Bloomin’ Brands fourth-quarter revenue was $1.04 billion, down 5.3 percent from the fourth quarter of 2014. The company’s net income for the fourth quarter was $17.7 million, down from $22.4 million the year before. Earnings per share were 14 cents for the quarter, down from 17 cents in 2014. Sales were down for the quarter at brands across the U.S. Sales in international markets were up — Outback Steakhouse sales in Brazil saw a 7.3 percent increase. The company operates 75 Outback Steakhouse restaurants in Brazil and 75 in South Korea.

Shares in Bloomin’ Brands fell nearly 11 percent Wednesday to $15.10 despite strong daily gains by all the major U.S. stock markets. The company’s stock price has not been this low since 2012.


Bagger Dave’s slide: After multiple closings, missteps, burger chain goes into holding pattern

February 18, 2016
GARY ANGLEBRANDT
February 13, 2016 8:00 a.m.
Crain’s Detroit Business
http://www.crainsdetroit.com/article/20160213/NEWS/302149989/bagger-daves-aims-to-beef-up-outlook-after-closings-missteps

If the past year is any indication, the future of Bagger Dave’s Burger Tavern is anything but in the bag.

The Southfield-based restaurant chain suffered the indignity of two rounds of restaurant closings in 2015. The first came in August, when parent company Diversified Restaurant Holdings Inc. shuttered three locations, all in Indiana, gnawing $1.8 million in writedowns off the corporate books.

Then in December, eight more locations closed, at a loss of about $10.7 million for writedowns and other costs. One of them was its downtown Detroit location. The others were in Indiana.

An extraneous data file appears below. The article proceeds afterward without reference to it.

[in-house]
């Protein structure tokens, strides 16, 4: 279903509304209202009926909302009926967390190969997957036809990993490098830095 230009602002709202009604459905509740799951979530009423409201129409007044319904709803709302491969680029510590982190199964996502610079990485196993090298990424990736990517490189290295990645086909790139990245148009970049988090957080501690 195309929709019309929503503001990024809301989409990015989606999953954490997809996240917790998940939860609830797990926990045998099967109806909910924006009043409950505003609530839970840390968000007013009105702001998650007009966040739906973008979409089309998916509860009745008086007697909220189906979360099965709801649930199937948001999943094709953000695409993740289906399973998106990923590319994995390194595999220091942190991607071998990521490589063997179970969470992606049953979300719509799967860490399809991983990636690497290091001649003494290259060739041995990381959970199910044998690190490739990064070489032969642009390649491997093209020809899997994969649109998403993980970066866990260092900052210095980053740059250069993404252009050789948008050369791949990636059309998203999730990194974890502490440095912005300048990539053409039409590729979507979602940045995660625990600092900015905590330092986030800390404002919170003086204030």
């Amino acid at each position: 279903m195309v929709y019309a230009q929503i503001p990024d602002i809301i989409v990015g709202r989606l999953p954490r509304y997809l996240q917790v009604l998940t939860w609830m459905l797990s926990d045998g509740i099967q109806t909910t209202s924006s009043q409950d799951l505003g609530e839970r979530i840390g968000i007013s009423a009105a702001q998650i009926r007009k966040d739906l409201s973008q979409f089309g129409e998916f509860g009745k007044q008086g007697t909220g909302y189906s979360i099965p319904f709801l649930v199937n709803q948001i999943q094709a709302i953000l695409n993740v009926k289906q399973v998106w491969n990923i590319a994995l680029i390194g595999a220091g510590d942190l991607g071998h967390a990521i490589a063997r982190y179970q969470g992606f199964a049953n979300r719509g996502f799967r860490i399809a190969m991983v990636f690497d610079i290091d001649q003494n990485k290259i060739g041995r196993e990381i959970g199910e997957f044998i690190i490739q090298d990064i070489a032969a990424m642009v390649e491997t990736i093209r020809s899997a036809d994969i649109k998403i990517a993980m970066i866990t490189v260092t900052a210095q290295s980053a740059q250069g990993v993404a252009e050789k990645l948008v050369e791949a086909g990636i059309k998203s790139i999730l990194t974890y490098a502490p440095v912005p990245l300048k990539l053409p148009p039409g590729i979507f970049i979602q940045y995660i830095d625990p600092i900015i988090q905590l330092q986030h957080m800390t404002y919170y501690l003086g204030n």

The Detroit restaurant had been open for two years. One of the Indiana restaurants didn’t last 10 months; two more barely made it to the one-year mark. The oldest of the Indiana restaurants, the one in Indianapolis, was just 3 years old.

Anyone looking for more upbeat signs than these should avoid cracking open Diversified’s quarterly reports of the past year.

The reports start rosily enough. The first, released in March, predicted between 47 and 51 stores by the end of 2017. (There were 24 at the end of 2014.) These numbers steadily fell in subsequent reports. By the time November’s third-quarter report came around, the company had stopped making any predictions at all.

“We will not commit to any further development of Bagger Dave’s,” the company said in the report, released seven weeks before the December closings.

That doesn’t mean the company had given up on Bagger Dave’s. It opened five last year, including one in Centerville, Ohio, as recently as November, its first in that state. Another is set to open near Cincinnati in late March. But that and the 18 Bagger Dave’s (16 in Michigan, one in Ohio and one in Indiana) that survived the closings — and employ 670 people — will be the last for the foreseeable future.

This is a marked about-face for a company normally hell-bent on growth. It opened six Bagger Dave’s in 2014 and seven in 2013. And that pales to its Buffalo Wild Wings franchise operations, the largest in the country. Last year alone, Diversified added 20 more restaurants, 18 of which came from the $54 million purchase of Buffalo Wild Wings restaurants in the St. Louis area. That brought the number of Buffalo Wild Wings locations under its umbrella to 62.